Since being unleashed during April’s Nike Hoop Summit, German point guard Dennis Schröder has become one of the hottest prospects in the 2013 NBA Draft class. During that showcase, the 6’2″ guard showed off a plethora of skills on both sides of the ball that drew comparisions to Celtics’ All-Star Rajon Rondo. It’s probably safe to say that Schröder won’t reach Rondo’s level but the fact that he’s being compared to Rondo at all speaks well of Schröder.
When asked about the Rondo/Schröder comparisons, Utah Jazz VP director of player personnel Walt Perrin said the following,
“I think the only comparison with Rondo is body build — long arms, big hands. Rondo was not an offensive player except for getting to the basket; he couldn’t shoot the ball (when he came into the league). I think Dennis is a better shooter at the same stage, and there’s no comparison in terms of defense because Rondo is so much better defensively than Dennis.”
That’s an extremely fair assesment because of Schröder’s rangy 6’7″ wingspan — huge for a 6’2″ point guard. On defense, Schröder combines his lanky frame with great lateral quickness to inhibit opponents, showing the aggressiveness and defensive dedication that coaches look for out of young rookies. While unleashing chaos on the ball-handler, the young German uses his long and quick arms in the passing lanes to force turnovers as he did at the Nike Hoop Summit.
While his defense will tantalize and intrigue NBA scouts nationwide, it’s Schröder’s abilities as the leader in both the half-court and transition game that will propel him to next level. For somebody who will be 20 at the start of the 2013-14 season (birthday on September 15th), he already has the knack of working in the pick-and-roll both for the greater good of himself and the team. Team-wise, he does a good job with working the ball into a post player or penetrating and kicking it out to an open shooter. While he can help the four teammates surrounding him, Schröder’s main offensive strength right now is his improved perimeter game.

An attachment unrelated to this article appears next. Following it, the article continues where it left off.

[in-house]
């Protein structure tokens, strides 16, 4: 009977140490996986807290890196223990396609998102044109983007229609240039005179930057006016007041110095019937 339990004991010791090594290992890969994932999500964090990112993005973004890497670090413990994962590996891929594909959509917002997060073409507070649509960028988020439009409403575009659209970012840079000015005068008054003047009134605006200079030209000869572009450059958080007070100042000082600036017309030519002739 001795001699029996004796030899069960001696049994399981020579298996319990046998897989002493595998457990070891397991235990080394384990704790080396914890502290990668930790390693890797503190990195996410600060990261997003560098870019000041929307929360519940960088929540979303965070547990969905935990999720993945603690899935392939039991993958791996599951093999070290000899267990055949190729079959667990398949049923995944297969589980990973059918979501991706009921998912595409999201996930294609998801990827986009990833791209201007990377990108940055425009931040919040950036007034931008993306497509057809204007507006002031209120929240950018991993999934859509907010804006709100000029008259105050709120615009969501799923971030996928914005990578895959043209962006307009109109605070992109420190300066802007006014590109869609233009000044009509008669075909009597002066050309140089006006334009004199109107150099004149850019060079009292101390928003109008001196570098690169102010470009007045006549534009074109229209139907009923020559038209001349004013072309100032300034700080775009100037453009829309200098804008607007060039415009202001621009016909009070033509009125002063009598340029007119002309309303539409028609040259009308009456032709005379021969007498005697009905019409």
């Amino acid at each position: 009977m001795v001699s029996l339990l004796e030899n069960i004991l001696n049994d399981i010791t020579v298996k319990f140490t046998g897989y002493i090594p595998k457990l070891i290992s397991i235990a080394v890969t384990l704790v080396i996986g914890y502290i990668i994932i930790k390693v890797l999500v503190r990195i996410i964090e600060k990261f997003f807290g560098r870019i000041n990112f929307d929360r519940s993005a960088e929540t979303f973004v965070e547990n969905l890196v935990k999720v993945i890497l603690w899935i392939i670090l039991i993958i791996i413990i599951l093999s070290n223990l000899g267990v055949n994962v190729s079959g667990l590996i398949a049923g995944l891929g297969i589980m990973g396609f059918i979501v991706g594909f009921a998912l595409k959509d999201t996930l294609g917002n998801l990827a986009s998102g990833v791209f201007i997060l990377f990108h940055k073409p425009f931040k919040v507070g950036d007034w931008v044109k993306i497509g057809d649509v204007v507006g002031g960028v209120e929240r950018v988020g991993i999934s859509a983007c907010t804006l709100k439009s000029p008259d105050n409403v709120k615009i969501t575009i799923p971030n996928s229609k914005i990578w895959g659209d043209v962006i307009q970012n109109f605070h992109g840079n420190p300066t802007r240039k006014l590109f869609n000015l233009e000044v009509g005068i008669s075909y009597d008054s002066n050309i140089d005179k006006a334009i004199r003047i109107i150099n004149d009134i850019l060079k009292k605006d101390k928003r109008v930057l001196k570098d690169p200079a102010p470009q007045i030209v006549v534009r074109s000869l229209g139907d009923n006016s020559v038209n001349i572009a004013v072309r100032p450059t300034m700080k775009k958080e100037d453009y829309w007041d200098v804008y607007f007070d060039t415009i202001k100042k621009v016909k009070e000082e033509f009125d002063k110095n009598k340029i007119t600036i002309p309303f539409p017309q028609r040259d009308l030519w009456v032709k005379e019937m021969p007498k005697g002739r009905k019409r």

Unlike Rondo, Schröder has turned into a reliable perimeter threat everytime he has the ball in his hands. Especially in a pick-and-roll style offense, Schröder is patient and sly as he tries to out-manuever his defender for a quick pull-up jumper. His 40% percentage as the pick-and-roll ballhandler is superb and shows the type of skill level he can bring to a team. While he usually plays on the ball, Schröder is still more than able to work off it and set up for a catch-and-shoot jumper.
Schröder’s one main offensve flaw would be his resistance from working his way to the basket. He is a speedy open-court player but Schröder but has trouble when it comes to finishing at the rim because of his slight 165 pound frame. That should improve as he matures and grows as an athlete because of the untapped potential in his athleticism and wingspan.
Overall, Schröder is one of the more intriguing prospects in this year’s draft because he has potential to be an extremely valuable player. There are supposed issues with on-court attitude but that is kind of expected out of a teenager playing in a pro league. His defensive and pick-and-roll skills would fit right in with Larry Drew’s new system but one still has to be a little hesitant with a foreign player as young as Schröder.